Combat veteran researched murder-suicide before California shooting

The Veterans Home of California in Yountville, Calif. is shown in this undated photo.


By MARY CALLAHAN | The (Santa Rosa, Calif.) Press Democrat | Published: December 2, 2018

(Tribune News Service) — The gunman who killed three clinicians at a Napa Valley veterans facility this year visited the site a day before the attack and propped open the ground-floor door that would give him access when he returned the next day, heavily armed and bent on violence, according to a newly released summary of a California Highway Patrol investigation.

Albert Cheung Wong, a troubled combat veteran, had been working up to the bloodshed for at least several weeks, investigators found, purchasing one firearm after another, readying ammunition and laying groundwork for a siege at the Veterans Home of California in Yountville, where he previously had been in treatment.

The investigation summary does not alter major components already assembled by authorities into the suspected motive and timeline of the March 9 siege. Much of that narrative was laid out formally last month in a report from the Napa County District Attorney’s Office, which reaffirmed that Wong acted alone.

But the CHP document includes chilling new details that further illustrate the premeditated nature of Wong’s attack and the grip that plans for deadly revenge had on his mind.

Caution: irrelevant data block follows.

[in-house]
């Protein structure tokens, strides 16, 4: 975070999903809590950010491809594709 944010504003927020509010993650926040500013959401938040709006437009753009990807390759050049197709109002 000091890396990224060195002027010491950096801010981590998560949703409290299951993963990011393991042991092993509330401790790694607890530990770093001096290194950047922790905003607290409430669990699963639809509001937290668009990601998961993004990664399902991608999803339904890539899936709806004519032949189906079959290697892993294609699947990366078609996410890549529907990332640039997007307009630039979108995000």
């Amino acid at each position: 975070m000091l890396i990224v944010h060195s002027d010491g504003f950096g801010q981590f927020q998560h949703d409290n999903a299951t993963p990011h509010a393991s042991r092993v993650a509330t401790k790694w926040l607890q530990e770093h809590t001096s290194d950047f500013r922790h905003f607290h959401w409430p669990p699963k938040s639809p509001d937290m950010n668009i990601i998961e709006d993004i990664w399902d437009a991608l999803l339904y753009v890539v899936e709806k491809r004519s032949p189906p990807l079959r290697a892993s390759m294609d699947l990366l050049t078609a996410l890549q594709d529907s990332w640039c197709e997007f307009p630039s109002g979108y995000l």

His act to prop open a basement door March 8 ensured he would be able to get into The Pathway Home treatment center — where he was once a patient — without an electronic keycard or contact with anyone in the building.

After he returned to his home in Sacramento, Wong stayed up all or most of the night surfing the most macabre corners of the web, according to search histories of digital equipment seized from his Sacramento home.

He clicked on pages with entries entitled “Overcoming the Fear of Lethal Injury” and “Murder-Suicide: When Killing Yourself is Not Enough.”

Finally, in the hour before he climbed into a rental car for his return to Yountville, he watched several videos — live footage of suicides marked “GRAPHIC” and “WARNING,” investigators say.

The heavily redacted report, 94 pages in all, relies as well on dispatch logs from March 9, and physical evidence and witness statements from the shooting scene that day.

Wong’s victims — executive director Christine Loeber, 48; Dr. Jennifer Golick, 42, a therapist; and Dr. Jennifer Gonzales Shushereba, 32, a psychologist with the San Francisco Department of Veterans Affairs Healthcare System — formed the clinical core of the now shuttered Pathway Home program. Gonzales Shushereba was seven months pregnant, and her unborn child died, as well.

Wong, 36, a former Army infantryman whose service included a year in Afghanistan, had been a patient at the 10-year-old program for nearly a year.

But he had run into conflict with the staff, bristling under its restrictions and policies. His brother said Wong was told to leave after he had been found with knives.

Officials have confirmed that Wong was asked to leave but said he left the program before his Feb. 20 discharge date — before arrangements for a handoff could be made that would allow for a supportive transition to some other treatment.

Instead, on Feb. 14, Wong went to Sweeney’s Sports in Napa and bought a Stoeger Industries double-barrel shotgun, according to the CHP report. He took possession of that gun Feb. 25, after the state-mandated 10-day waiting period.

©2018 The Press Democrat (Santa Rosa, Calif.)
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